Men & Makeup: Meet Willy Collins Mbogo
Makeup artists in Kenya have increased in number over the years. In the beginning, women dominated the scene. However, men are now part of the industry. The first male makeup artist we talked to, Willy Collins Mbogo, reveals how he got into the industry, his dreams and his most memorable client.
How did you enter this industry and where were you trained?
After high school I went to media school for a diploma in Mass Communication. I desperately wanted to be a radio host after school. I’m a talker, a good talker. Lol. When we took a break after 2 semesters I went to a beauty school (the now-defunct Personal Care Institute) to study media make up. My teacher Mary found me a job at a media station and I have been doing it for 5 years now.
Do you know of other male makeup artists and have you had a chance to work with them?
I know of about 5 or 6 other freelance male makeup artists but we haven’t worked together yet.
What is it like to be a makeup artist in Kenya today?
The scene is definitely more competitive because there is an influx of artists. However that indicates an increase in demand of the service, which is a silver lining.
Aside from weddings, news anchors and meetings, what other events do Kenyan women seek your services?
I get a lot of clients for personal branding photoshoots, baby bump shoots, basically shoots to celebrate motherhood in general, dinners and often as therapy. I play therapist to my willing clients. Some book me just for conversation then they go out for a meal and back to sleep.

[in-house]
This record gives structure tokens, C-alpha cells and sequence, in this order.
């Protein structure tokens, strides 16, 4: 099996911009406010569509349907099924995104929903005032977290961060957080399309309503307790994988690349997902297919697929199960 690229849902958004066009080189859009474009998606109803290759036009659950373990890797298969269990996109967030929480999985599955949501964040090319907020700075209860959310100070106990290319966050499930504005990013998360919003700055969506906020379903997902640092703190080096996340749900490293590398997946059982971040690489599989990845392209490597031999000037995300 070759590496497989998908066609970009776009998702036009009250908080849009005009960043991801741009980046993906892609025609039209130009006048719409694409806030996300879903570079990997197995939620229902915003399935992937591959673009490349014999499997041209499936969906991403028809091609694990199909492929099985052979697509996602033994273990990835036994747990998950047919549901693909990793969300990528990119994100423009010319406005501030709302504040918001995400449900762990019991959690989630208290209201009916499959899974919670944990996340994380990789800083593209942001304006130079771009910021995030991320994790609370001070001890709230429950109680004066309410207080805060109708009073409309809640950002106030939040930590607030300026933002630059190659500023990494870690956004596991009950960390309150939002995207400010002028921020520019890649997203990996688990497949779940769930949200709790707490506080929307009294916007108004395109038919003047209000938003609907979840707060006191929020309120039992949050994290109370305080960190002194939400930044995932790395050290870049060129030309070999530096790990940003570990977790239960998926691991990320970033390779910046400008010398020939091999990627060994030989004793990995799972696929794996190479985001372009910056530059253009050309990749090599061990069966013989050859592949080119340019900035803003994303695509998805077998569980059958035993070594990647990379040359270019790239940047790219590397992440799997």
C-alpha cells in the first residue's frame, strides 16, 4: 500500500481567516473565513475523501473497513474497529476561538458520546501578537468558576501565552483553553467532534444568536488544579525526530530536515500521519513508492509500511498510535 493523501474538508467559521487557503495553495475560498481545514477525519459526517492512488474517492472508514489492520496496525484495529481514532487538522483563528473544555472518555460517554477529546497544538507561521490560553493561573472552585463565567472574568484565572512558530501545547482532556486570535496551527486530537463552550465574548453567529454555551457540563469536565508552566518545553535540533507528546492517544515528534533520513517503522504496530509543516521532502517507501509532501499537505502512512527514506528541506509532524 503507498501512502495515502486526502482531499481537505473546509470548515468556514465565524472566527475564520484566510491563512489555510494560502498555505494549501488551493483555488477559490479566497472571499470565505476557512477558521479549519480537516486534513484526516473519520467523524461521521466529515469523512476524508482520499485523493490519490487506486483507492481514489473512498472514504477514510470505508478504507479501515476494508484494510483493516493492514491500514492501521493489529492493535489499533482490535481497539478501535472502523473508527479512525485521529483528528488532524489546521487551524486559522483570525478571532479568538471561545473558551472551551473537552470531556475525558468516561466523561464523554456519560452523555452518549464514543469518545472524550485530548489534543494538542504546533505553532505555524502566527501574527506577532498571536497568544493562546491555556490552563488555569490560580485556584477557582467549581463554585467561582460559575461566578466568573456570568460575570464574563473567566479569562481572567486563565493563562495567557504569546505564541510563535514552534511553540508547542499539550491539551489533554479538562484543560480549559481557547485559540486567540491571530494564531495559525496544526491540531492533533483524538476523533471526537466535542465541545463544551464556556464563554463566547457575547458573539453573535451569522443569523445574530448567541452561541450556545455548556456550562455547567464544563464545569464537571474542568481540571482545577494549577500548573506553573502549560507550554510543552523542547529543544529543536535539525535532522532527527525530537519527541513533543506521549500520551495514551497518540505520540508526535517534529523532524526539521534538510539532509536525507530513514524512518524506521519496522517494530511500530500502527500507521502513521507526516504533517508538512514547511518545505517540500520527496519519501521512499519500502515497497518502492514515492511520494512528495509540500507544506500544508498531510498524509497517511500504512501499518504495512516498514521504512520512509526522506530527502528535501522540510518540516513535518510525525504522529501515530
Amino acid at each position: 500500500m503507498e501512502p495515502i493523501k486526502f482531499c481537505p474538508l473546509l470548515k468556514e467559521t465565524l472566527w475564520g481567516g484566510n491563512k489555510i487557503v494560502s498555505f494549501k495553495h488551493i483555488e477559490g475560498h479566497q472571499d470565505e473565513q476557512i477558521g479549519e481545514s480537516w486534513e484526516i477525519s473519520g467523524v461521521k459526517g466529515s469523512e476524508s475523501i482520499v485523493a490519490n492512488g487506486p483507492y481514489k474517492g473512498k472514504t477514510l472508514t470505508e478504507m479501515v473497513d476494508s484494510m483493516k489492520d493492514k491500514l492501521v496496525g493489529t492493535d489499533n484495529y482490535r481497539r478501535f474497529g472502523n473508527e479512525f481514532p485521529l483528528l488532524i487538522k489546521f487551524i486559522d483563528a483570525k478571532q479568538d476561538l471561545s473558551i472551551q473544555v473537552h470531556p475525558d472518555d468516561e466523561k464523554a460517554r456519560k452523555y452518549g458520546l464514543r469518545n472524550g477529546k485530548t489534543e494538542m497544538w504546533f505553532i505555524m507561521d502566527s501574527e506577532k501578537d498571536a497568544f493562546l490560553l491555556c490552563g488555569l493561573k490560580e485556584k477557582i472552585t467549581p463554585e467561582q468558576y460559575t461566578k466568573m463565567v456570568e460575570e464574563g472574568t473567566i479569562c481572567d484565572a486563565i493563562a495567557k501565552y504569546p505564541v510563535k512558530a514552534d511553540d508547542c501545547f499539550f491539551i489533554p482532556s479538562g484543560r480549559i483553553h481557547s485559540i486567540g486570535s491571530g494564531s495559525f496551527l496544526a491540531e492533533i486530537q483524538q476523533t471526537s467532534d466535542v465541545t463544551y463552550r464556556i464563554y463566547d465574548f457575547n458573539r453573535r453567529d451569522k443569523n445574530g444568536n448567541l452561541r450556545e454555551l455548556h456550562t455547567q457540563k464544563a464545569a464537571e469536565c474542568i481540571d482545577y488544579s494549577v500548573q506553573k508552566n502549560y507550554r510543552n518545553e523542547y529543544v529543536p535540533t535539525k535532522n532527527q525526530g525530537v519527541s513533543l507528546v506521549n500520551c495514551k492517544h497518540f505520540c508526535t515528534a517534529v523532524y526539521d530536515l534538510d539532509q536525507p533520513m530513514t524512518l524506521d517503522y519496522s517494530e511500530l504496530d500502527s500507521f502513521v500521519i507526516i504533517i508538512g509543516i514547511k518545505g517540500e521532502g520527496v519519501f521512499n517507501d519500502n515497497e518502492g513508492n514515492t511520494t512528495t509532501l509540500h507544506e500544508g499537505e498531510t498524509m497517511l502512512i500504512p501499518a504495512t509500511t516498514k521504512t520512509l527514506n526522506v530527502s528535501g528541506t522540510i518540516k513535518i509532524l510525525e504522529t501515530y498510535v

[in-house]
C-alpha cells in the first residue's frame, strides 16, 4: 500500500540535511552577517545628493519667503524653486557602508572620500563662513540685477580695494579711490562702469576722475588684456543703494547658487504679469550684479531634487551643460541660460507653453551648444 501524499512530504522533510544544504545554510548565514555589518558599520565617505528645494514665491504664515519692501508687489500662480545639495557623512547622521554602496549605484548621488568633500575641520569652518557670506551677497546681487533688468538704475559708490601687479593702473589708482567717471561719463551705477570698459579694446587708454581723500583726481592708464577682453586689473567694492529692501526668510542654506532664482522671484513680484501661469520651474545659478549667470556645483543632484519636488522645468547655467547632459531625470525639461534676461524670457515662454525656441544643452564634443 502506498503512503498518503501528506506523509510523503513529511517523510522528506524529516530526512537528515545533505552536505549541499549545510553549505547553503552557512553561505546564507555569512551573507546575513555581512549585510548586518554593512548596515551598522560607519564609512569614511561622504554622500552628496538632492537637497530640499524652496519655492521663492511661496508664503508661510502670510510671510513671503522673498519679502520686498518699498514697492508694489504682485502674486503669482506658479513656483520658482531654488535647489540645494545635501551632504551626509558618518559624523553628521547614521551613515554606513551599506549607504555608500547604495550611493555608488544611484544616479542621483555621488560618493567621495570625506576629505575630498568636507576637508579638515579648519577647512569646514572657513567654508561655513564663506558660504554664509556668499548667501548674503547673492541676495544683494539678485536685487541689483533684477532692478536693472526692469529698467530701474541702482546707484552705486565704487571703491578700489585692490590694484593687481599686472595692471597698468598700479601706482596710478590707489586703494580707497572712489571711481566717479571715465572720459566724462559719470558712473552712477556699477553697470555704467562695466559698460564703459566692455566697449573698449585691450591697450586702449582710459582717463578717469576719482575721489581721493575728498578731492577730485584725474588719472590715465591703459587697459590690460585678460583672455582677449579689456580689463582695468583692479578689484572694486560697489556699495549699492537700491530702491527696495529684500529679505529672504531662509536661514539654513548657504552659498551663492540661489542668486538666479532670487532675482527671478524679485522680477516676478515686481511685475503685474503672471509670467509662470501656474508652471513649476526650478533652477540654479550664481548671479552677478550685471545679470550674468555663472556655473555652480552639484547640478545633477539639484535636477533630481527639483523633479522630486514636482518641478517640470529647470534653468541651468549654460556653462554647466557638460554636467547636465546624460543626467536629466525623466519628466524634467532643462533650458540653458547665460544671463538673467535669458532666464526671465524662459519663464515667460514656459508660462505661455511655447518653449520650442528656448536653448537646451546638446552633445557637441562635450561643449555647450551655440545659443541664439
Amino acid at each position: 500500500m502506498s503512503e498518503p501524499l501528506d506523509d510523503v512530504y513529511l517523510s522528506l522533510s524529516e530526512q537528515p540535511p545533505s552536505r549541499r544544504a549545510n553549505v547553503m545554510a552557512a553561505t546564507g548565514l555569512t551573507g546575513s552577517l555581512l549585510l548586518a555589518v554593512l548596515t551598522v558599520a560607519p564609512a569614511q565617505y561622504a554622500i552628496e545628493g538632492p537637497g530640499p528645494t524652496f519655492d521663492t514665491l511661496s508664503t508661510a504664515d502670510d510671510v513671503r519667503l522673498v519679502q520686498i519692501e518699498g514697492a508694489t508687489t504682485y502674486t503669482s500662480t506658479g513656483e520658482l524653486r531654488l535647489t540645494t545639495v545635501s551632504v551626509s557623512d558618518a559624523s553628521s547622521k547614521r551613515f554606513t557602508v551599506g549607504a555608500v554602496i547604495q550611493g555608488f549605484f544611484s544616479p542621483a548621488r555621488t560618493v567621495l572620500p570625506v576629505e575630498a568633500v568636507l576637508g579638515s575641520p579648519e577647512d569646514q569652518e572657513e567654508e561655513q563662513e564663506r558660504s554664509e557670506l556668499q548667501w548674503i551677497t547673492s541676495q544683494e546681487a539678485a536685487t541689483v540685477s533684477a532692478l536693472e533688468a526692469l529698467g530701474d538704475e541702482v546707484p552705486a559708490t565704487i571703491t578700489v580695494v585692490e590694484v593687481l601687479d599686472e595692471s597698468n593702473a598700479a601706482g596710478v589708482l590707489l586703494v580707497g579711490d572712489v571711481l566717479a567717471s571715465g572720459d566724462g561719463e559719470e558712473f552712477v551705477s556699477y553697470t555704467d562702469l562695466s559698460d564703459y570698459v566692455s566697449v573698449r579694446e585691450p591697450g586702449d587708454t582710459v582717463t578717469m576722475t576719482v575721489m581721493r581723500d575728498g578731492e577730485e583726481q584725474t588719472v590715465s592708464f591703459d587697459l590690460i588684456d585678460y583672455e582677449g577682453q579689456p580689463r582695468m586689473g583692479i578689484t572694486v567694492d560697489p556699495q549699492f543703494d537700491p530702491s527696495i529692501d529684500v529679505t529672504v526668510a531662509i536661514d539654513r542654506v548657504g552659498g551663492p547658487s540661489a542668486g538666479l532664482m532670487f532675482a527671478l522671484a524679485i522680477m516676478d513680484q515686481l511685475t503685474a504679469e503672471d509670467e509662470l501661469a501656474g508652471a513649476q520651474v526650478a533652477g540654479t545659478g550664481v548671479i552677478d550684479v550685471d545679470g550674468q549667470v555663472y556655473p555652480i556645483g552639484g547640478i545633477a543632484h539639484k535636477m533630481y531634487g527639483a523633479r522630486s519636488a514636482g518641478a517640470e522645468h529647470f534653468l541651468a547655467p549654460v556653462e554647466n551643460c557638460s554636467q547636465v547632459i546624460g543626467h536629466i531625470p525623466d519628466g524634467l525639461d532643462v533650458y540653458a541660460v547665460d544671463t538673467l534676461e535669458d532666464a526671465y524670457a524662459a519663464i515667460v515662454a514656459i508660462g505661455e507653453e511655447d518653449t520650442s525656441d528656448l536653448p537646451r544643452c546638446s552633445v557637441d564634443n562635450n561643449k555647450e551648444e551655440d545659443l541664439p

Do you use the same products for all clients?
No, I use different products for different clients. This is guided by their look preferences, location and skin type.
What is your biggest achievement in your opinion as a makeup artist?
My biggest achievement as a makeup artist is yet to come.
Who has been your most memorable client and who would you love to work on?
I have been blessed to be able to book only clients with personality. All my clients are outspoken divas.(My friend Linda says you attract what you possess) It’s difficult to forget any of them. I still would like to work on Rev Kathy Kyuna. I like that she loves colour as much as I do. We met once at a wedding in Migaa and she is even more likeable in person. Bless her heart.
Is there anything you feel needs to change in Kenya to boost the profession?
I feel like we need tighter laws on counterfeit cosmetics. This in my opinion would be a game changer for the industry.
Any words of wisdom for anyone looking to follow in your footsteps?
I don’t believe in copy pasting someone else’s path but I believe in borrowing from their footsteps. Don’t follow my footsteps you’ll either lose track or remain in my shadow forever. So in the words of Caroline Mutoko,” Don’t be me. Do better”